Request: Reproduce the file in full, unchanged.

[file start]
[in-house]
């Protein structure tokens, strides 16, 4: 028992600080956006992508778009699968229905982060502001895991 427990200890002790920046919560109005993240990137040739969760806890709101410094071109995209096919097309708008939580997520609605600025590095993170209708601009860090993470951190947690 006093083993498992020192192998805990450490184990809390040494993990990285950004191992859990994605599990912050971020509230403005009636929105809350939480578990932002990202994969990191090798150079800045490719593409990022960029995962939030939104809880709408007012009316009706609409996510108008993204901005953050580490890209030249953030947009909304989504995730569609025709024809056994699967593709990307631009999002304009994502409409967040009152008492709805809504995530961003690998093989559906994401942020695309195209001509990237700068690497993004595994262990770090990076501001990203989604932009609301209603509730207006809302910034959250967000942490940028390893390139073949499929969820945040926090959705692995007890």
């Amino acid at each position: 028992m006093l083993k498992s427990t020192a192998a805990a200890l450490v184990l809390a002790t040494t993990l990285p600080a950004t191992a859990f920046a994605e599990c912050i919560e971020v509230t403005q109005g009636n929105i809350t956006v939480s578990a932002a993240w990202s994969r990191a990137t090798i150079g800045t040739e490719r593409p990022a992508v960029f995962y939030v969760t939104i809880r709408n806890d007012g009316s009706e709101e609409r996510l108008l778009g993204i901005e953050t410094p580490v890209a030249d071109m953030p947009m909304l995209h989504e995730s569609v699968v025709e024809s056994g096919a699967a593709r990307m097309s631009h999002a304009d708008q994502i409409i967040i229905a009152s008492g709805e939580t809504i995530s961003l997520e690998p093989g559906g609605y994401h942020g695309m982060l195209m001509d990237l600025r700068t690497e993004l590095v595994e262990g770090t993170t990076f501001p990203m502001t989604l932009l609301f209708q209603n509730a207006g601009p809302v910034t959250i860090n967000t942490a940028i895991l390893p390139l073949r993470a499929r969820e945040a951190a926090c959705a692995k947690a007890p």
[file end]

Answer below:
[in-house]
């Protein structure tokens, strides 16, 4: 028992600080956006992508778009699968229905982060502001895991 427990200890002790920046919560109005993240990137040739969760806890709101410094071109995209096919097309708008939580997520609605600025590095993170209708601009860090993470951190947690 006093083993498992020192192998805990450490184990809390040494993990990285950004191992859990994605599990912050971020509230403005009636929105809350939480578990932002990202994969990191090798150079800045490719593409990022960029995962939030939104809880709408007012009316009706609409996510108008993204901005953050580490890209030249953030947009909304989504995730569609025709024809056994699967593709990307631009999002304009994502409409967040009152008492709805809504995530961003690998093989559906994401942020695309195209001509990237700068690497993004595994262990770090990076501001990203989604932009609301209603509730207006809302910034959250967000942490940028390893390139073949499929969820945040926090959705692995007890």
């Amino acid at each position: 028992m006093l083993k498992s427990t020192a192998a805990a200890l450490v184990l809390a002790t040494t993990l990285p600080a950004t191992a859990f920046a994605e599990c912050i919560e971020v509230t403005q109005g009636n929105i809350t956006v939480s578990a932002a993240w990202s994969r990191a990137t090798i150079g800045t040739e490719r593409p990022a992508v960029f995962y939030v969760t939104i809880r709408n806890d007012g009316s009706e709101e609409r996510l108008l778009g993204i901005e953050t410094p580490v890209a030249d071109m953030p947009m909304l995209h989504e995730s569609v699968v025709e024809s056994g096919a699967a593709r990307m097309s631009h999002a304009d708008q994502i409409i967040i229905a009152s008492g709805e939580t809504i995530s961003l997520e690998p093989g559906g609605y994401h942020g695309m982060l195209m001509d990237l600025r700068t690497e993004l590095v595994e262990g770090t993170t990076f501001p990203m502001t989604l932009l609301f209708q209603n509730a207006g601009p809302v910034t959250i860090n967000t942490a940028i895991l390893p390139l073949r993470a499929r969820e945040a951190a926090c959705a692995k947690a007890p």